Stepping Dynamics of the Bacterial Flagellar Motor

BIOPHYSICAL JOURNAL 106 (2014) 577A-578A

AL Nord, BC Steel, RM Berry


Stepping Behavior of Rotary Molecular Motors

EUROPEAN BIOPHYSICS JOURNAL WITH BIOPHYSICS LETTERS 42 (2013) S59-S59

AL Nord, BC Steel, RM Berry


Temperature dependences of torque generation and membrane voltage in the bacterial flagellar motor.

Biophys J 105 (2013) 2801-2810

Y Inoue, MAB Baker, H Fukuoka, H Takahashi, RM Berry, A Ishijima

In their natural habitats bacteria are frequently exposed to sudden changes in temperature that have been shown to affect their swimming. With our believed to be new methods of rapid temperature control for single-molecule microscopy, we measured here the thermal response of the Na(+)-driven chimeric motor expressed in Escherichia coli cells. Motor torque at low load (0.35 μm bead) increased linearly with temperature, twofold between 15°C and 40°C, and torque at high load (1.0 μm bead) was independent of temperature, as reported for the H(+)-driven motor. Single cell membrane voltages were measured by fluorescence imaging and these were almost constant (∼120 mV) over the same temperature range. When the motor was heated above 40°C for 1-2 min the torque at high load dropped reversibly, recovering upon cooling below 40°C. This response was repeatable over as many as 10 heating cycles. Both increases and decreases in torque showed stepwise torque changes with unitary size ∼150 pN nm, close to the torque of a single stator at room temperature (∼180 pN nm), indicating that dynamic stator dissociation occurs at high temperature, with rebinding upon cooling. Our results suggest that the temperature-dependent assembly of stators is a general feature of flagellar motors.


High-resolution single-molecule characterization of the enzymatic states in Escherichia coli F1-ATPase.

Philos Trans R Soc Lond B Biol Sci 368 (2013) 20120023-

T Bilyard, M Nakanishi-Matsui, BC Steel, T Pilizota, AL Nord, H Hosokawa, M Futai, RM Berry

The rotary motor F(1)-ATPase from the thermophilic Bacillus PS3 (TF(1)) is one of the best-studied of all molecular machines. F(1)-ATPase is the part of the enzyme F(1)F(O)-ATP synthase that is responsible for generating most of the ATP in living cells. Single-molecule experiments have provided a detailed understanding of how ATP hydrolysis and synthesis are coupled to internal rotation within the motor. In this work, we present evidence that mesophilic F(1)-ATPase from Escherichia coli (EF(1)) is governed by the same mechanism as TF(1) under laboratory conditions. Using optical microscopy to measure rotation of a variety of marker particles attached to the γ-subunit of single surface-bound EF(1) molecules, we characterized the ATP-binding, catalytic and inhibited states of EF(1). We also show that the ATP-binding and catalytic states are separated by 35±3°. At room temperature, chemical processes occur faster in EF(1) than in TF(1), and we present a methodology to compensate for artefacts that occur when the enzymatic rates are comparable to the experimental temporal resolution. Furthermore, we show that the molecule-to-molecule variation observed at high ATP concentration in our single-molecule assays can be accounted for by variation in the orientation of the rotating markers.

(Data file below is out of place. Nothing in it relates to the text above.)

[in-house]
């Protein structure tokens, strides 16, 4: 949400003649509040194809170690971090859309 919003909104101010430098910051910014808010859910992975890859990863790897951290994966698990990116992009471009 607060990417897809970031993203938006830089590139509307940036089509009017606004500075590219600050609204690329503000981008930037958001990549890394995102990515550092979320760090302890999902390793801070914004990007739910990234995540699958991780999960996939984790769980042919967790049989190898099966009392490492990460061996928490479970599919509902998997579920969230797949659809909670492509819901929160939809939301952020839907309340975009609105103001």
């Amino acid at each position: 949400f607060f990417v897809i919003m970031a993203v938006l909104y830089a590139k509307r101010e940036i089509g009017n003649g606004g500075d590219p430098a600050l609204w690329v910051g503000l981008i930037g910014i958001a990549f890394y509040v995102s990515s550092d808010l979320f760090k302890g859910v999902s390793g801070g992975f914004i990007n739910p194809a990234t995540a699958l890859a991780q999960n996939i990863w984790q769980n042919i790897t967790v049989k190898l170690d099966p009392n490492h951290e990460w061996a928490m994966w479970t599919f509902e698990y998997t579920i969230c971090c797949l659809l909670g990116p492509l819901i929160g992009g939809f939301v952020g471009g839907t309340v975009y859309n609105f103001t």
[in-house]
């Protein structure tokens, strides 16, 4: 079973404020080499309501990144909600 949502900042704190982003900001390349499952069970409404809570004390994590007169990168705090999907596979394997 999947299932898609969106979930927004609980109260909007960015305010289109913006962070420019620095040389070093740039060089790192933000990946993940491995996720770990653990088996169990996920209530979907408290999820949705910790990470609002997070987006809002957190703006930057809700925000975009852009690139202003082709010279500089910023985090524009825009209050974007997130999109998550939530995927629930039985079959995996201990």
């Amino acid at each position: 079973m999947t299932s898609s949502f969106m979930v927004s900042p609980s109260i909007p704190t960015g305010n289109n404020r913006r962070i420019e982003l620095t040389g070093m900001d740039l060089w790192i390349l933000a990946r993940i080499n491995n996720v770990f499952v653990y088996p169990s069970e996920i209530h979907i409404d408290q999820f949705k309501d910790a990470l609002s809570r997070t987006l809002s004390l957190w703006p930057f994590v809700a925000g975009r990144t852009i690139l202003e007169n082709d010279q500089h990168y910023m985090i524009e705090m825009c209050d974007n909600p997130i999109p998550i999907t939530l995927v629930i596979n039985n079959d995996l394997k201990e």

Mechanism and kinetics of a sodium-driven bacterial flagellar motor

PROCEEDINGS OF THE NATIONAL ACADEMY OF SCIENCES OF THE UNITED STATES OF AMERICA 110 (2013) E2544-E2551

C-J Lo, Y Sowa, T Pilizota, RM Berry


Load-dependent assembly of the bacterial flagellar motor.

mBio 4 (2013)

MJ Tipping, NJ Delalez, R Lim, RM Berry, JP Armitage

UNLABELLED: It is becoming clear that the bacterial flagellar motor output is important not only for bacterial locomotion but also for mediating the transition from liquid to surface living. The output of the flagellar motor changes with the mechanical load placed on it by the external environment: at a higher load, the motor runs more slowly and produces higher torque. Here we show that the number of torque-generating units bound to the flagellar motor also depends on the external mechanical load, with fewer stators at lower loads. Stalled motors contained at least as many stators as rotating motors at high load, indicating that rotation is unnecessary for stator binding. Mutant stators incapable of generating torque could not be detected around the motor. We speculate that a component of the bacterial flagellar motor senses external load and mediates the strength of stator binding to the rest of the motor. IMPORTANCE: The transition between liquid living and surface living is important in the life cycles of many bacteria. In this paper, we describe how the flagellar motor, used by bacteria for locomotion through liquid media and across solid surfaces, is capable of adjusting the number of bound stator units to better suit the external load conditions. By stalling motors using external magnetic fields, we also show that rotation is not required for maintenance of stators around the motor; instead, torque production is the essential factor for motor stability. These new results, in addition to previous data, lead us to hypothesize that the motor stators function as mechanosensors as well as functioning as torque-generating units.

Pages